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Making Sure Your Kids Can Play- It's Sports Physicals time!

August 11, 2010
A pre-participation sports physicals exam is expected before your child can be allowed to play sports for the school year. The hope is that a thorough discussion of your child's symptoms and overall health, along with a physical exam with sports medicine doctor, will help to target children who may be at risk of health problems while playing sports.

The American Heart Association recommends a 12-point screening process:

sports medicine doctorPersonal history
1.    Chest pain/discomfort upon exertion
2.    Unexplained fainting or near-fainting
3.    Excessive and unexplained fatigue associated with exercise
4.    Heart murmur
5.    High blood pressure

Family history
6.    One or more relatives who died of heart disease (sudden/unexpected or otherwise) before age 50
7.    Close relative under age 50 with disability from heart disease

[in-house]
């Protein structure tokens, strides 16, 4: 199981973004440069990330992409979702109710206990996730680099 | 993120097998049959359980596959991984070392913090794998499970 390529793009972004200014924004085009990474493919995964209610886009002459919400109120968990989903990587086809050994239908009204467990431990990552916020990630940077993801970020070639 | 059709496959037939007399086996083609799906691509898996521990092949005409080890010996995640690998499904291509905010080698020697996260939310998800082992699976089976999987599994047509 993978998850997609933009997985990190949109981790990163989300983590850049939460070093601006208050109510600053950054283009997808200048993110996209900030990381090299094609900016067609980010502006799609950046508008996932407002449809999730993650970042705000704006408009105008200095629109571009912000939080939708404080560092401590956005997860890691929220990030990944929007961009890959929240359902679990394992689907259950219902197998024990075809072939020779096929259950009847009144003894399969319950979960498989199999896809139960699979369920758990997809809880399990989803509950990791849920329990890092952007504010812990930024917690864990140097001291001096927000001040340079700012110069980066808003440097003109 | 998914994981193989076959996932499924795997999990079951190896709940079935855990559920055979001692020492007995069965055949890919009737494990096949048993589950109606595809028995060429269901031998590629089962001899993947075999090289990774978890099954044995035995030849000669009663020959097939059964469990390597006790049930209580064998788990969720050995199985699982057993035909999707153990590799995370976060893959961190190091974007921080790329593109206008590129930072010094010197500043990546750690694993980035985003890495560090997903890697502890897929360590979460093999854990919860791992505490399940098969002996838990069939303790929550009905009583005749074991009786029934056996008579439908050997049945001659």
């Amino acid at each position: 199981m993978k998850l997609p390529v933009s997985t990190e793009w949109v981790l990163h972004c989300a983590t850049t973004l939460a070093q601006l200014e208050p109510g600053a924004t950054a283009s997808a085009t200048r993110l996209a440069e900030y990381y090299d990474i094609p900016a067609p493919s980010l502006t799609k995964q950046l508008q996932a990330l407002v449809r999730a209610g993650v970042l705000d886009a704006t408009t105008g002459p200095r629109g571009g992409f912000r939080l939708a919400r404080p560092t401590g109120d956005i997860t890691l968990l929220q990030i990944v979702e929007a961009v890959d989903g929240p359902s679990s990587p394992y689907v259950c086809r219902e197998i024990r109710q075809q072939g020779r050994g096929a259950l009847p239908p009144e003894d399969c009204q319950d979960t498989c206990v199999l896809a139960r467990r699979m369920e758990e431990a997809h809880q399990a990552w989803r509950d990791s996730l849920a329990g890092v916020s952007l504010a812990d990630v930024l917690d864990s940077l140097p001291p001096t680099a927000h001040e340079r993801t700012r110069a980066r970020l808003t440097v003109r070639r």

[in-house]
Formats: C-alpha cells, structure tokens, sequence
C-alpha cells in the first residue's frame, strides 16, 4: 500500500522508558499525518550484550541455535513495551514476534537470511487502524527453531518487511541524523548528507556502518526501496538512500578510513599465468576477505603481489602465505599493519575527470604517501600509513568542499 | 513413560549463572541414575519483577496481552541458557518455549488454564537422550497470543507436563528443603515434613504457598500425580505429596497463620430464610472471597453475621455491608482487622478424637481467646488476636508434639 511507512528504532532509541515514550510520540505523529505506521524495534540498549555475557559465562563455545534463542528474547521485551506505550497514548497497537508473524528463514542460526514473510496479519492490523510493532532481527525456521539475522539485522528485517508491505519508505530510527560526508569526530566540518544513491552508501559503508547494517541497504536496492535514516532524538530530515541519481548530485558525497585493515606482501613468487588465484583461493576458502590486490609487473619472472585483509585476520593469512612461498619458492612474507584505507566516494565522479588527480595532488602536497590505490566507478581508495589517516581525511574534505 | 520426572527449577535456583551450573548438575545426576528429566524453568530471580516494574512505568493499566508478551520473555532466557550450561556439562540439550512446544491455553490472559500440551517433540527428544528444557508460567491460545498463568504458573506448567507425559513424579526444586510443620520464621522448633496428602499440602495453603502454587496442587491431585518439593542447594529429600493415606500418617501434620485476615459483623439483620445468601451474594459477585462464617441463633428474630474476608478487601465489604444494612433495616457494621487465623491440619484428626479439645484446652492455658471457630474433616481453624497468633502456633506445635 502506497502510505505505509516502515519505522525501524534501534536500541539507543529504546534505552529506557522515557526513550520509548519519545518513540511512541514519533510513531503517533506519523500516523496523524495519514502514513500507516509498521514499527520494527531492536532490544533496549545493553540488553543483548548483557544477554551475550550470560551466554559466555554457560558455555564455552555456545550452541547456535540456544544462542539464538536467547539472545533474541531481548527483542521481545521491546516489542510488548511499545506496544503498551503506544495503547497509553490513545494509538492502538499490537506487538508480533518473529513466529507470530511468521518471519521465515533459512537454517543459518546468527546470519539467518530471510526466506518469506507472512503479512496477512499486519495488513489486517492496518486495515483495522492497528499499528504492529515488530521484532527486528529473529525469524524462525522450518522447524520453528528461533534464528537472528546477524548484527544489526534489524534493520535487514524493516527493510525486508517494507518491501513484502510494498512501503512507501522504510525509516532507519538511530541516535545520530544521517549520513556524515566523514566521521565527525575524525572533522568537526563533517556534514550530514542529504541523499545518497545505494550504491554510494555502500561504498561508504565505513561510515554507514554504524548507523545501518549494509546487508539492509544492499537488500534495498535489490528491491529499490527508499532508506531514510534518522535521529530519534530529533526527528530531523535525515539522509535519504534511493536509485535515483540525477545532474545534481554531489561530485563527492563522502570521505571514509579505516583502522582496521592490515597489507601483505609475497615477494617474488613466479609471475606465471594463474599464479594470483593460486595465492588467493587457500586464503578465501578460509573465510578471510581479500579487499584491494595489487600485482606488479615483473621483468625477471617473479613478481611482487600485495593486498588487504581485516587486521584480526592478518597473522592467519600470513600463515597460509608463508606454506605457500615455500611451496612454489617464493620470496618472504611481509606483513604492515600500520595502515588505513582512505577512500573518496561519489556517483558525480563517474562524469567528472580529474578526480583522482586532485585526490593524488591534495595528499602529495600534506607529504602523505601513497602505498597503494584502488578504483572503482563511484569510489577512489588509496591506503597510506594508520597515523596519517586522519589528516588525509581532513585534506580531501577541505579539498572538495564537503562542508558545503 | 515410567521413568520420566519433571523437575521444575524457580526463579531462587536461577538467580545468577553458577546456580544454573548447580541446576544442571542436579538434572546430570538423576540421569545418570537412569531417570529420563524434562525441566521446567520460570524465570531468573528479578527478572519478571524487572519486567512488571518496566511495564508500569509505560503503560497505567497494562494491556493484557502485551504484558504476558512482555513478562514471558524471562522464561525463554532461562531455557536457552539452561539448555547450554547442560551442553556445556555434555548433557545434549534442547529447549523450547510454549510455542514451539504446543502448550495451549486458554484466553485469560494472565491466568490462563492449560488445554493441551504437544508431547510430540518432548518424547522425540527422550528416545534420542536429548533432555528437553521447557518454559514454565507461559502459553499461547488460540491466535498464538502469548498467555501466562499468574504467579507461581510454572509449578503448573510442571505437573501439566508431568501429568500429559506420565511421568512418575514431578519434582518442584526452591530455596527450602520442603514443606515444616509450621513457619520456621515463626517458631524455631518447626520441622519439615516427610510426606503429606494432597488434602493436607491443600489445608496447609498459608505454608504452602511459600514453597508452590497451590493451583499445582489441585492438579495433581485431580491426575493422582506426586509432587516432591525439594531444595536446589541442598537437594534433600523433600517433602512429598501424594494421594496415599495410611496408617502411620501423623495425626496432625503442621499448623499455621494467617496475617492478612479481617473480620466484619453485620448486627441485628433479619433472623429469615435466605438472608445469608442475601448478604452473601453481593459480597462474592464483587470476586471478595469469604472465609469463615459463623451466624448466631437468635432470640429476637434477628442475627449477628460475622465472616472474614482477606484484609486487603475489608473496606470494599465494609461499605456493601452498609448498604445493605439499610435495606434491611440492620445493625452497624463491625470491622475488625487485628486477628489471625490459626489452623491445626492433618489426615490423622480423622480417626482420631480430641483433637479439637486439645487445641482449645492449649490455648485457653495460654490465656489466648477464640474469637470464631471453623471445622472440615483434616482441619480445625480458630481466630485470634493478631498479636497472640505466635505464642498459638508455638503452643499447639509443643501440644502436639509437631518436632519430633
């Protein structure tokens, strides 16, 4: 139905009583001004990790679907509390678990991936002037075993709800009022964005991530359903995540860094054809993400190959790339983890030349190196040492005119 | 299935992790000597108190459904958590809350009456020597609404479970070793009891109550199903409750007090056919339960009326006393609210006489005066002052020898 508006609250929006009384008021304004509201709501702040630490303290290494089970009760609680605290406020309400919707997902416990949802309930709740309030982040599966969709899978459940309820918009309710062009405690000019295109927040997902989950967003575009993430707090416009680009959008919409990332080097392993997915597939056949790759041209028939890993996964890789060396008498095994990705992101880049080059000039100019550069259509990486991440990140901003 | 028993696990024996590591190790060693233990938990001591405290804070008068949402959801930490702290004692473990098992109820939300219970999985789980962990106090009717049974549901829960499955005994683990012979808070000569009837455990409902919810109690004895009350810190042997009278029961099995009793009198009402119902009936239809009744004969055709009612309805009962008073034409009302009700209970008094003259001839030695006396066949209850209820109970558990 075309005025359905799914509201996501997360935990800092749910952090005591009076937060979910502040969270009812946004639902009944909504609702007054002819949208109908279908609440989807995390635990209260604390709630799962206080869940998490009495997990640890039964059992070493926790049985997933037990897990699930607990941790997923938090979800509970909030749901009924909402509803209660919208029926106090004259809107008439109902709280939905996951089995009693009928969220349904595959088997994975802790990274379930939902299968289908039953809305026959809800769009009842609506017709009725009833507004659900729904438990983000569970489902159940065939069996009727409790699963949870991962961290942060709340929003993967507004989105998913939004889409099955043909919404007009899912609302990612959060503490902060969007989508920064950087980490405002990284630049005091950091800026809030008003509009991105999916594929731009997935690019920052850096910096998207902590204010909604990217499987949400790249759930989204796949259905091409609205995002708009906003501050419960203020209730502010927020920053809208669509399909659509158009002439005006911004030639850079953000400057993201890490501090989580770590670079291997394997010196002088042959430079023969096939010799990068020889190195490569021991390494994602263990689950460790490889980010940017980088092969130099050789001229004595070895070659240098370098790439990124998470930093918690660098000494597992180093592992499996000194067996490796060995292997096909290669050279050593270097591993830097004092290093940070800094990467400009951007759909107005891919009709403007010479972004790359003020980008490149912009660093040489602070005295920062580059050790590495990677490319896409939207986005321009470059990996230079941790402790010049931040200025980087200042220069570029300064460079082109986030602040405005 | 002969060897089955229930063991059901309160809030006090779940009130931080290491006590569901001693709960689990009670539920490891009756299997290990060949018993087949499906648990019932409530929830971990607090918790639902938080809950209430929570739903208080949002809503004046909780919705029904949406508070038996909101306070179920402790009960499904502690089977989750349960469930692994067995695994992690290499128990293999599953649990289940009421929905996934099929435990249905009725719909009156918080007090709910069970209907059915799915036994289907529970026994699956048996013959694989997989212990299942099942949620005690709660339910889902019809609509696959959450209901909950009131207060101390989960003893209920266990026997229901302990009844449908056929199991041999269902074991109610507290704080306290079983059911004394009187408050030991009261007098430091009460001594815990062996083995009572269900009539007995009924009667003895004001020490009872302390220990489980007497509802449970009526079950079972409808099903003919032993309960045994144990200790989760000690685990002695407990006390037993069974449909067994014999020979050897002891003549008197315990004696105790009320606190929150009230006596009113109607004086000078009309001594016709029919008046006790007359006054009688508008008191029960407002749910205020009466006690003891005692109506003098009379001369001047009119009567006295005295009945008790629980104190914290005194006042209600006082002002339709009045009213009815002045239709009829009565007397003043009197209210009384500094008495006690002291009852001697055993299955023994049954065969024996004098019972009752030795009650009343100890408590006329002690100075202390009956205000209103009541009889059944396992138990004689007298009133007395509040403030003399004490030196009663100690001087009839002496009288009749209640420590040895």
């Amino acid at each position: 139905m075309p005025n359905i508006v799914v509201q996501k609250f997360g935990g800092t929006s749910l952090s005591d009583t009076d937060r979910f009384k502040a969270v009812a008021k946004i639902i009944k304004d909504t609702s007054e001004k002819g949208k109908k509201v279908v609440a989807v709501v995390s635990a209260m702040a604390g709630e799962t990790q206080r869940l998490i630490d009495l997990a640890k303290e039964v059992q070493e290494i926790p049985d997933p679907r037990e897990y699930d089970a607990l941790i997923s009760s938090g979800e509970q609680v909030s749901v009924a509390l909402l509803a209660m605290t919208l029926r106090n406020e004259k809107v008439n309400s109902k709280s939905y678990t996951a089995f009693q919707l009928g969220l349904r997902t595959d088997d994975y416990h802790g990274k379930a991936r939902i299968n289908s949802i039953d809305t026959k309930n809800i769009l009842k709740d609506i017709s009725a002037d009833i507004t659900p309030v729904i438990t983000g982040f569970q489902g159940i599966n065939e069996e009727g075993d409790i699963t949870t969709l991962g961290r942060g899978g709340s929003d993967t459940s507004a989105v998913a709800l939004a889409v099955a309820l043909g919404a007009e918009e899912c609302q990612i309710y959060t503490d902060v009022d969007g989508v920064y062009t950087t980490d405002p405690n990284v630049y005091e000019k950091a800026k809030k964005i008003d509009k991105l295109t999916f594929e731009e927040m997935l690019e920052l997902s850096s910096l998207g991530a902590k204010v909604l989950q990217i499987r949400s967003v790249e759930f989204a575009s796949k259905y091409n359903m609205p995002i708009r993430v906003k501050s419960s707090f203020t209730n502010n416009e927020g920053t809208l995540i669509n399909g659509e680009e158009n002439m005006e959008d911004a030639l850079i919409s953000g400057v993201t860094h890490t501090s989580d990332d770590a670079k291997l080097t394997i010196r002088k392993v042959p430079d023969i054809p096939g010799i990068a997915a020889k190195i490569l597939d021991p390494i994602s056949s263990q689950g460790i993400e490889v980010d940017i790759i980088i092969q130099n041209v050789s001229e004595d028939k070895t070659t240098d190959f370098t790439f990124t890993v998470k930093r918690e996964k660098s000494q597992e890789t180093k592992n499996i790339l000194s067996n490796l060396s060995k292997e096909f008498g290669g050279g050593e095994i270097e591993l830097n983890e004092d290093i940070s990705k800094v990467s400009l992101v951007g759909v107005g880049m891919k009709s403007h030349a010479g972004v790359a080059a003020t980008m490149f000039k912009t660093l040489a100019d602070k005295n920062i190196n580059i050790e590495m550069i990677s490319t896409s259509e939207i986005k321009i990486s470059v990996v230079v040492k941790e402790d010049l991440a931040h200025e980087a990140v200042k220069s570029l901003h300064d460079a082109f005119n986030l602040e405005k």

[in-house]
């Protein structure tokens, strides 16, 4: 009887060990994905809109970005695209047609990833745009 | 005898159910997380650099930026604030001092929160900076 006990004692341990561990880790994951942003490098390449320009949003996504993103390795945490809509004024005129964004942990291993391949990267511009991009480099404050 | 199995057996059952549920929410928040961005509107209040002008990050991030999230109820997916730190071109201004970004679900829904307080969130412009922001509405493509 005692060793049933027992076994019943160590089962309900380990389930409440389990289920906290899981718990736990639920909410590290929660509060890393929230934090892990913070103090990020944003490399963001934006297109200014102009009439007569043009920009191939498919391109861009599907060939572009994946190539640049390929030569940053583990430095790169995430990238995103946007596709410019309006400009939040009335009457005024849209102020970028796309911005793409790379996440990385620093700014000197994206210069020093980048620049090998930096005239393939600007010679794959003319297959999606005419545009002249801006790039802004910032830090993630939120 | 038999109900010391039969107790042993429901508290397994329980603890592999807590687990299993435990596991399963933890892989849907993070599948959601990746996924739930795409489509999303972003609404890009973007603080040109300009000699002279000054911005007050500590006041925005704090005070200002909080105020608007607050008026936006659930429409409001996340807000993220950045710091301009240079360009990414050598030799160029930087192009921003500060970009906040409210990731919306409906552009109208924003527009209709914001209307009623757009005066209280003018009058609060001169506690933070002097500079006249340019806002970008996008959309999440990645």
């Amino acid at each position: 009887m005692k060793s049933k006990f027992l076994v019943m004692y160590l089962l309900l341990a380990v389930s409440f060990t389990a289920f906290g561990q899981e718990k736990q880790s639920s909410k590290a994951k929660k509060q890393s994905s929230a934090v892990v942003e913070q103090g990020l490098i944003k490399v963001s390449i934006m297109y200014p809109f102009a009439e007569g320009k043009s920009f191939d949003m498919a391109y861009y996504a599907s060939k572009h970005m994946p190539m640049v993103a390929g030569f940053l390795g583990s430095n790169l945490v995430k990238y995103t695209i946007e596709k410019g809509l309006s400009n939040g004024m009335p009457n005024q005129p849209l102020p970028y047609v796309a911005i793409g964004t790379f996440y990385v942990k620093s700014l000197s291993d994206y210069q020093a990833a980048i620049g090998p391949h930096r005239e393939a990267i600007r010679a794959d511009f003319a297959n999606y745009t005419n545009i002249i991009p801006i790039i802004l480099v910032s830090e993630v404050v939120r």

8.    Specific knowledge of certain cardiac conditions in family members: hypertrophic or dilated cardiomyopathy in which the heart cavity or wall becomes enlarged, long QT syndrome which affects the heart’s electrical rhythm, Marfan syndrome in which the walls of the heart’s major arteries are weakened, or clinically important arrhythmias or heart rhythms.

Physical examination
9.    Heart murmur
10.    Femoral pulses to exclude narrowing of the aorta
11.    Physical appearance of Marfan syndrome
12.    Brachial artery blood pressure (taken in a sitting position)

While this covers enough to allow your child to play sports, a visit a Lorain County sport medicine physician would allow you to also discuss other important topics, such as counseling about nutrition, avoiding drugs, alcohol and cigarettes, puberty and sex education, and being safe on the internet, as well as checking on his or her overall growth and development in comparison with existing medical records. It might seem like added trouble, but it may just help your kid to become a healthy adult. And isn’t that the goal of all parents?

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